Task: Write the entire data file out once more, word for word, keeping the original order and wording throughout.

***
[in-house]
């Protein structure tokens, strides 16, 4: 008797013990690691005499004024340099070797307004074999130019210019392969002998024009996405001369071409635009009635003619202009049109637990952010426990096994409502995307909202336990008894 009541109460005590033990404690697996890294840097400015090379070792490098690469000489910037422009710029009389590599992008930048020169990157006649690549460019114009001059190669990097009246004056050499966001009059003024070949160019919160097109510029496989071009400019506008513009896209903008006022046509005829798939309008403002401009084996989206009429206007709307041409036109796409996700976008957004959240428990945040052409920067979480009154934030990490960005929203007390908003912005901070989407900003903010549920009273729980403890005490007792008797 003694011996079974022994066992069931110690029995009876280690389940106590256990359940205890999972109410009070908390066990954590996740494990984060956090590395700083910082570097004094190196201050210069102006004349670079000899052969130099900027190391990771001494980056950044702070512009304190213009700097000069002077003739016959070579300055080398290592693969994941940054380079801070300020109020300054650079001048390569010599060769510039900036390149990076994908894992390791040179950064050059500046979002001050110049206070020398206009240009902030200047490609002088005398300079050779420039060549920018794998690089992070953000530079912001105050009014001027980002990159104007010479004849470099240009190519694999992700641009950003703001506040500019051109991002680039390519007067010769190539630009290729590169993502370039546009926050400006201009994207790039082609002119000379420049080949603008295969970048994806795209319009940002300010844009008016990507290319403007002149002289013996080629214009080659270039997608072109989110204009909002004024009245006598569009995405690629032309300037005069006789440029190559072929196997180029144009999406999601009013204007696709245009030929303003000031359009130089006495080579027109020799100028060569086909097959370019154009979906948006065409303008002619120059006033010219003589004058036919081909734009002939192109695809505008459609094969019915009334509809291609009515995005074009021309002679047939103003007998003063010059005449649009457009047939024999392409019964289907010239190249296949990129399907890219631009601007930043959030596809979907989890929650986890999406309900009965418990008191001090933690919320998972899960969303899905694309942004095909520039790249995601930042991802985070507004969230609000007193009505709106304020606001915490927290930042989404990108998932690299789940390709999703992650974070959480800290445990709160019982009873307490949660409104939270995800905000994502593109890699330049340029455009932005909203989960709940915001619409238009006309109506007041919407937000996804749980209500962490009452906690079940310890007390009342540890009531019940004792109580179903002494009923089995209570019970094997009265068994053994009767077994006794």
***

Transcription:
[in-house]
């Protein structure tokens, strides 16, 4: 008797013990690691005499004024340099070797307004074999130019210019392969002998024009996405001369071409635009009635003619202009049109637990952010426990096994409502995307909202336990008894 009541109460005590033990404690697996890294840097400015090379070792490098690469000489910037422009710029009389590599992008930048020169990157006649690549460019114009001059190669990097009246004056050499966001009059003024070949160019919160097109510029496989071009400019506008513009896209903008006022046509005829798939309008403002401009084996989206009429206007709307041409036109796409996700976008957004959240428990945040052409920067979480009154934030990490960005929203007390908003912005901070989407900003903010549920009273729980403890005490007792008797 003694011996079974022994066992069931110690029995009876280690389940106590256990359940205890999972109410009070908390066990954590996740494990984060956090590395700083910082570097004094190196201050210069102006004349670079000899052969130099900027190391990771001494980056950044702070512009304190213009700097000069002077003739016959070579300055080398290592693969994941940054380079801070300020109020300054650079001048390569010599060769510039900036390149990076994908894992390791040179950064050059500046979002001050110049206070020398206009240009902030200047490609002088005398300079050779420039060549920018794998690089992070953000530079912001105050009014001027980002990159104007010479004849470099240009190519694999992700641009950003703001506040500019051109991002680039390519007067010769190539630009290729590169993502370039546009926050400006201009994207790039082609002119000379420049080949603008295969970048994806795209319009940002300010844009008016990507290319403007002149002289013996080629214009080659270039997608072109989110204009909002004024009245006598569009995405690629032309300037005069006789440029190559072929196997180029144009999406999601009013204007696709245009030929303003000031359009130089006495080579027109020799100028060569086909097959370019154009979906948006065409303008002619120059006033010219003589004058036919081909734009002939192109695809505008459609094969019915009334509809291609009515995005074009021309002679047939103003007998003063010059005449649009457009047939024999392409019964289907010239190249296949990129399907890219631009601007930043959030596809979907989890929650986890999406309900009965418990008191001090933690919320998972899960969303899905694309942004095909520039790249995601930042991802985070507004969230609000007193009505709106304020606001915490927290930042989404990108998932690299789940390709999703992650974070959480800290445990709160019982009873307490949660409104939270995800905000994502593109890699330049340029455009932005909203989960709940915001619409238009006309109506007041919407937000996804749980209500962490009452906690079940310890007390009342540890009531019940004792109580179903002494009923089995209570019970094997009265068994053994009767077994006794």